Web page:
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This paper explores notions of disability worldwide and identifies those shaping the disability discourse and policies in Bulgaria. It reflects on how these policies relate to two of the major aspects of personal autonomy – autonomy of movement and access to employment.
In spite of major legislative changes in recent years, Bulgarian people with disabilities still face considerable barriers to social participation. Independent living is hampered by factors such as inaccessible architectural environment and transport services, inadequate system of disability assessment and assistance provision, and high rates of unemployment. Further steps for introducing changes in these areas should be accompanied by more rigorous monitoring and accountability standards, as well as by raising awareness of disability in the community.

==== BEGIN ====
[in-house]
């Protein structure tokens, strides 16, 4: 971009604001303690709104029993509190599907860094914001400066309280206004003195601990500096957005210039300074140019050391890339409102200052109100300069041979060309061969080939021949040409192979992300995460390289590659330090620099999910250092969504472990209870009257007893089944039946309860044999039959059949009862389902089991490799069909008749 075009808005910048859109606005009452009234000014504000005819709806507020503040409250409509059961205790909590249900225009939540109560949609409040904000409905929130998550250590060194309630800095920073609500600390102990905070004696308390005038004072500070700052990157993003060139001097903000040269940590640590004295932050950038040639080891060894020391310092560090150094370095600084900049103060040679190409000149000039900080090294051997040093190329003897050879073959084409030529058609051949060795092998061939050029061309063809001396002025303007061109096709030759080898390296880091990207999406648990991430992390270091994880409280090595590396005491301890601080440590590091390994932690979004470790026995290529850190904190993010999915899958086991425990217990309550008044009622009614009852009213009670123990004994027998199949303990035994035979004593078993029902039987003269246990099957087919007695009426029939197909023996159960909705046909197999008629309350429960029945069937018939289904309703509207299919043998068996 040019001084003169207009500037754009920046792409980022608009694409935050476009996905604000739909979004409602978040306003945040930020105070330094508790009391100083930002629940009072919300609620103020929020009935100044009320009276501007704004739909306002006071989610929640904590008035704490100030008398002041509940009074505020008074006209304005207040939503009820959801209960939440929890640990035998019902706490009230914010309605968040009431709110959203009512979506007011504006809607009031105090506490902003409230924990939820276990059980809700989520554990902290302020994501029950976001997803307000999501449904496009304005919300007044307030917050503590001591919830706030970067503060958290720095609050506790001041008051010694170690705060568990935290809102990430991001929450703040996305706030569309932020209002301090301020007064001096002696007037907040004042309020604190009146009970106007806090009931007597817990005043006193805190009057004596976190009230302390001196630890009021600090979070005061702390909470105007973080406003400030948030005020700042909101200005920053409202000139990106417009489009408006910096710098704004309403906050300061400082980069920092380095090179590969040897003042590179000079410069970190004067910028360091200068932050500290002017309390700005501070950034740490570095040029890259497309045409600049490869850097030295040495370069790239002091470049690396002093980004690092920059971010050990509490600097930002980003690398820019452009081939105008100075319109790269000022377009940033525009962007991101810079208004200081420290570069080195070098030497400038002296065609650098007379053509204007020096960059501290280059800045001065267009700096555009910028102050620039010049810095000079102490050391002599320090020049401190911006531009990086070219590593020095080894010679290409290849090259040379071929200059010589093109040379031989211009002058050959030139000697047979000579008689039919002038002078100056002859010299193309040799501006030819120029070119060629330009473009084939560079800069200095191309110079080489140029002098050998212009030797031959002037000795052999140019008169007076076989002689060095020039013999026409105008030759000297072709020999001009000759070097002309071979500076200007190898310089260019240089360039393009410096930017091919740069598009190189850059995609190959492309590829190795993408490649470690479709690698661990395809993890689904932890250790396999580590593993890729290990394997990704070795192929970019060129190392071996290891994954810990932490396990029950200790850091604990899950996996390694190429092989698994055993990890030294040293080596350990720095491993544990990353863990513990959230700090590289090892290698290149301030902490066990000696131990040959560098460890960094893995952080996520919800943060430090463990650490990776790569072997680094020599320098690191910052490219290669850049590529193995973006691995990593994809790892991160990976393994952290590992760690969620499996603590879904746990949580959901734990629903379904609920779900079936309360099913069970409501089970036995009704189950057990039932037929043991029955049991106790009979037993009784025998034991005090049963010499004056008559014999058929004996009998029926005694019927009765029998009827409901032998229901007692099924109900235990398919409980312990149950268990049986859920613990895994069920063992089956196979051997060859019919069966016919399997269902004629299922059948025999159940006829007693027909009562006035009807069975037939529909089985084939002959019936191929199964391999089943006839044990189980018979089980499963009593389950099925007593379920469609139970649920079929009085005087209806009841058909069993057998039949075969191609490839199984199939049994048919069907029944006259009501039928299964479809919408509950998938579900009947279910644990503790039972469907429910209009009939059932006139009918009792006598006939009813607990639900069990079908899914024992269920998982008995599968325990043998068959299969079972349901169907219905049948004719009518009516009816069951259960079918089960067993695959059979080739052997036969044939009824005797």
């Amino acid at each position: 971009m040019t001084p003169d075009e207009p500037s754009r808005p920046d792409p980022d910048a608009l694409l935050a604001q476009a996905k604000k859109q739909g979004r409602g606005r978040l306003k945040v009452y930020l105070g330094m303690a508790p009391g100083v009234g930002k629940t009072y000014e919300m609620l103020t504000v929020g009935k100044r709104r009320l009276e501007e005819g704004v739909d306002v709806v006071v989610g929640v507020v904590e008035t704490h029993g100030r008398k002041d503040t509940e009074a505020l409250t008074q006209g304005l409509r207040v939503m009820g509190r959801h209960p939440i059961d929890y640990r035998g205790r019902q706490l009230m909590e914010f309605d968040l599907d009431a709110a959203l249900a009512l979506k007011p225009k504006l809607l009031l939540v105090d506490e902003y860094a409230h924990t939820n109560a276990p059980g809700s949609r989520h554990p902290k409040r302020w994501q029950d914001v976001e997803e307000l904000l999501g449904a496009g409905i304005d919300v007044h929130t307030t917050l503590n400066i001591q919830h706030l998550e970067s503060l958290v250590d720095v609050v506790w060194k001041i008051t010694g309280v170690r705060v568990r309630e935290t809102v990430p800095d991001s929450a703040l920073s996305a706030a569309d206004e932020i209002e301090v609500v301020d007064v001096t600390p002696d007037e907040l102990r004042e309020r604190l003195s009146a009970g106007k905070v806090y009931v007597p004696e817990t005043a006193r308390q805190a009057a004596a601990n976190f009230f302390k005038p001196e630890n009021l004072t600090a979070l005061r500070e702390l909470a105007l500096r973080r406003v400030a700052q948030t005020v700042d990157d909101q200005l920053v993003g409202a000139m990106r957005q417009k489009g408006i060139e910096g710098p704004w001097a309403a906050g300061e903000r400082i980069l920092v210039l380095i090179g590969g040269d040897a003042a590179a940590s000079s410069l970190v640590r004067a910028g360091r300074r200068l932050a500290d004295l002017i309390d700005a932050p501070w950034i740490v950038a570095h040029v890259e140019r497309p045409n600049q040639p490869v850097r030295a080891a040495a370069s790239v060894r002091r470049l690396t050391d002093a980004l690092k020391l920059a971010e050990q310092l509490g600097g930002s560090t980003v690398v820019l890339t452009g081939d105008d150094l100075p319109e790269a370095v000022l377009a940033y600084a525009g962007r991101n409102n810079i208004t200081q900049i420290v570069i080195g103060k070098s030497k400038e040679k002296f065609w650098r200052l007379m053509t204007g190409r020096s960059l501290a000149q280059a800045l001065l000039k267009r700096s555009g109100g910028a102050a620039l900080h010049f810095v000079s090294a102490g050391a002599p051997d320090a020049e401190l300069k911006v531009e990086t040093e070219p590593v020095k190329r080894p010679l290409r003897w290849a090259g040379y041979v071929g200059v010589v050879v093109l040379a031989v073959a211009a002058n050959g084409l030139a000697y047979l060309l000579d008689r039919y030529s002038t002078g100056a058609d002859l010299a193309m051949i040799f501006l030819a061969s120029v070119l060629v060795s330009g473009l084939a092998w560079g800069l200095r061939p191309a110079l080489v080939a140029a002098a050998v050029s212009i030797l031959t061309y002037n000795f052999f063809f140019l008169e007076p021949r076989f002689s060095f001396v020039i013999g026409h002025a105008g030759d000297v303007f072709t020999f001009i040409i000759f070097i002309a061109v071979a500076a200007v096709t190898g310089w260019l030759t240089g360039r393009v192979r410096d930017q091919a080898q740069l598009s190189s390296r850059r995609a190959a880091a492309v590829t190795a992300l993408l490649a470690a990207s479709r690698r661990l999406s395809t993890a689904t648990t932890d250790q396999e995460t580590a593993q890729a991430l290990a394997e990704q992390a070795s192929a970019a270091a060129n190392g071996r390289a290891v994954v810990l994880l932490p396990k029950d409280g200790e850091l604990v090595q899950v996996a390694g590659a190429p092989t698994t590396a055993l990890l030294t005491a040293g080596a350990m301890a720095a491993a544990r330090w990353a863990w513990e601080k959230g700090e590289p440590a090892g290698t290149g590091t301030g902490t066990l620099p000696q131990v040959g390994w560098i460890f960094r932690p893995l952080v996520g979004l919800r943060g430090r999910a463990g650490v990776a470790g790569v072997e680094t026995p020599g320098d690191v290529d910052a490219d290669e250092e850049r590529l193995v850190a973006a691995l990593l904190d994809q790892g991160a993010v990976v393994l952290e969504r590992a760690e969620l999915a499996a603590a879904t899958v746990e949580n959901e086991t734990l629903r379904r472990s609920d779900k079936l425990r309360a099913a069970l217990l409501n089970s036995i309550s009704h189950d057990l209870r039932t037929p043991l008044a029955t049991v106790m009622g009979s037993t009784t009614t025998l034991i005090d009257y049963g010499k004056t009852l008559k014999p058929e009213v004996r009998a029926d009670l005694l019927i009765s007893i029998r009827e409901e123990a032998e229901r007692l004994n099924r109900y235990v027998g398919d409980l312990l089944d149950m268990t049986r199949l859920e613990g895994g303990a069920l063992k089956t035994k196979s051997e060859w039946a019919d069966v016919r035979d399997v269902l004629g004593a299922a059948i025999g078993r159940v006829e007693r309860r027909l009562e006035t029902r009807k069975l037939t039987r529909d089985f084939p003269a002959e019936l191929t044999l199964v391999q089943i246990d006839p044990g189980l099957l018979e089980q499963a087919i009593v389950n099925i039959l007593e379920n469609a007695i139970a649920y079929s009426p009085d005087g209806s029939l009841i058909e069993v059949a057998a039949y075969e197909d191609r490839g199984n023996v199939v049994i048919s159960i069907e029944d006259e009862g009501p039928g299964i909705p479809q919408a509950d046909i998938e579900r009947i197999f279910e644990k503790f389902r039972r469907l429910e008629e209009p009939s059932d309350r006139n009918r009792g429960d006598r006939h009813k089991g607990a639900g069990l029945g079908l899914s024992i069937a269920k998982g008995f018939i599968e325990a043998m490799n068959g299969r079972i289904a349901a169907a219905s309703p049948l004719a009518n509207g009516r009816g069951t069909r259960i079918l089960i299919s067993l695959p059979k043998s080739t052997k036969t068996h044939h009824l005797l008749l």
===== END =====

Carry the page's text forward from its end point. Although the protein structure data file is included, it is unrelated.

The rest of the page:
DISABILITY AND AUTONOMY: THE CASE OF BULGARIA by Blagovesta Troeva is licensed under a Creative Commons Attribution-NonCommercial-NoDerivatives 4.0 International License.
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Blagovesta Troeva works at the Department of English at New Bulgarian University, Sofia. She obtained her first Master’s degree in British and American Studies at Sofia University, Bulgaria. While her career develops in the field of foreign language teaching, she also has profound interests in human rights, anti-discrimination, inclusion and learning difficulties. She has completed the Erasmus Mundus Special and Inclusive Education – a joined Master’s programme of the University of Roehampton, London, Oslo University, and Charles University, Prague.